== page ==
Mizzou New Music Summer Festival: Composers with “Concerns”
Here in Columbia, we have experienced much of the usual light-hearted camaraderie and goofing off that makes these types of festivals super fun, but we have also had an enormous amount of insightful discussion about our lives as composers and what we do (or think we are doing) when we compose.
This week at the Mizzou New Music Summer Festival, various discussions and interactions between resident and guest composers have explored many issues related to being a composer. Here in Columbia, we have experienced much of the usual light-hearted camaraderie and goofing off that makes these types of festivals super fun, but we have also had an enormous amount of insightful discussion about our lives as composers and what we do (or think we are doing) when we compose. As I mentioned in my first post, on the first evening of the festival after our introductory dinner at the Sinquefield Reserve, Roger Reynolds and Anna Clyne summoned the resident composers into the sitting room for a special meeting and invited us to voice our “concerns” as composers. This immediately set the stage for a week of fascinating discussions about a number of compositional issues and helped us to be more vocal and candid as a group. Throughout this week, discussions have been both formal and informal, with Anna or Roger and without them, and aided or unaided by adult beverages.
Here is a sampling of some of the ideas that have been in the air this week:
One of the initial themes that came up during resident composer presentations on Monday and Tuesday was the idea of having a unique compositional voice. Questions such as “What is voice?” and “How does one know if we are truly composing in our own voice?” were asked. The consensus seemed to be that your compositional voice is writing music in a way that is truly your own. Anna Clyne posed another interesting question: Can we compose with more than one voice?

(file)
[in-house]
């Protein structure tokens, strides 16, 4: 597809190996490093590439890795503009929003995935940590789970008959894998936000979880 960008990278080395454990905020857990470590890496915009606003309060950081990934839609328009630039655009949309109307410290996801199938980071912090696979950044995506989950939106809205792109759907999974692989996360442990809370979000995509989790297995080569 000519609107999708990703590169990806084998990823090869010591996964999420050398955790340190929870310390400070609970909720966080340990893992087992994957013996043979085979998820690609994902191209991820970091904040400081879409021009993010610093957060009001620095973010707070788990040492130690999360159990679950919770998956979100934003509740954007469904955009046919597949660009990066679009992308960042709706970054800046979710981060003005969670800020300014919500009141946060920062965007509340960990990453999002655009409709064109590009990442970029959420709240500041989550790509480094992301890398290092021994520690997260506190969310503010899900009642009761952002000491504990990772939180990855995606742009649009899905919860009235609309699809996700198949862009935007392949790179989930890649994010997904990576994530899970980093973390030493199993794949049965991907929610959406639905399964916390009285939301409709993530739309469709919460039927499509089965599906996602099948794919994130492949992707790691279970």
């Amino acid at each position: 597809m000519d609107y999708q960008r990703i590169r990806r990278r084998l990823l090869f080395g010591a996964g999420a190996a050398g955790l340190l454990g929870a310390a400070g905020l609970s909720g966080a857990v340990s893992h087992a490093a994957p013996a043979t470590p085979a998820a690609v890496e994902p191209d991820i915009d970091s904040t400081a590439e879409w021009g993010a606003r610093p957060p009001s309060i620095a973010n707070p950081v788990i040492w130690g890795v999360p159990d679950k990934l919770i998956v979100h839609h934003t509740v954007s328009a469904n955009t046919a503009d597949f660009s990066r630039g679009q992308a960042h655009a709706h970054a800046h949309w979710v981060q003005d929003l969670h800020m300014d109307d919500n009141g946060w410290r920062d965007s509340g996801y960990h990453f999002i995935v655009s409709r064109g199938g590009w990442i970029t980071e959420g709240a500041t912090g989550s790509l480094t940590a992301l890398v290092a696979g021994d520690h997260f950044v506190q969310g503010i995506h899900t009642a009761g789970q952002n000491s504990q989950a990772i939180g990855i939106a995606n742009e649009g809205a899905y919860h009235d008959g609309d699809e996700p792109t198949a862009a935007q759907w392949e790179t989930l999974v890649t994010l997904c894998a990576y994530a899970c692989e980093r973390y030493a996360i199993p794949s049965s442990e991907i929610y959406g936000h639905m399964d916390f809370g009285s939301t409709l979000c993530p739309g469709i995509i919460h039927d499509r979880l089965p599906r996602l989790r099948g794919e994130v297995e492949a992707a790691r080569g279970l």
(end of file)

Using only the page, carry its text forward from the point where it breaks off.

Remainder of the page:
Inspiration and Impetus:
Very early on during the resident composer presentations, we each discussed what inspires us as composers. Each resident composer is very different stylistically, and we also look to many different sources for inspiration. As a group, we have been directly inspired by sources ranging from popular music, folk songs, specific works of art, the music of previous classical composers, and nature, to random coincidences or ephemera. For example, resident composer Steven Snowden came across a set of hobo symbols on the Internet that inspired his A Man With a Gun Lives Here.
Closely related to the idea of inspiration, is the idea of compositional “impetus” as posited in lessons and discussions with Roger Reynolds. Reynolds thinks of the impetus as a sort of spark or seed that inspires a particular piece of music. Of central concern was how we take this compositional impetus and embody it in a piece of music. According to Reynolds, this involves looking at the impetus in many ways and trying to see all of the implications that it can have on the piece and eventually on the listener.
“We all feel that we are more understood than we are.”—Roger Reynolds
This last “issue” came up many times during the festival and centers around the ways that we communicate with other composers and inevitably, how we communicate (through our music) to the audience. The Mizzou New Music Summer Festival brought together eight very different resident composers and threw us in with two radically different guest composers. Throughout this week, we have made the best possible effort both to learn from each other and to explain our own compositional approaches to each other. Roger observed that many of us lack “clarity of intent” in our verbal explanations of how we approach composition and that many of us do not know how to adequately answer questions posed to us. Of course, language often seems woefully imprecise and different people will understand words and connections between words in different ways. However, Roger seemed to be pointing his finger at certain laziness in us all to take the easy way out with our explanations. Of course, this also extends to composition itself, and how a certain “clarity of intent” is necessary to truly communicate through our music.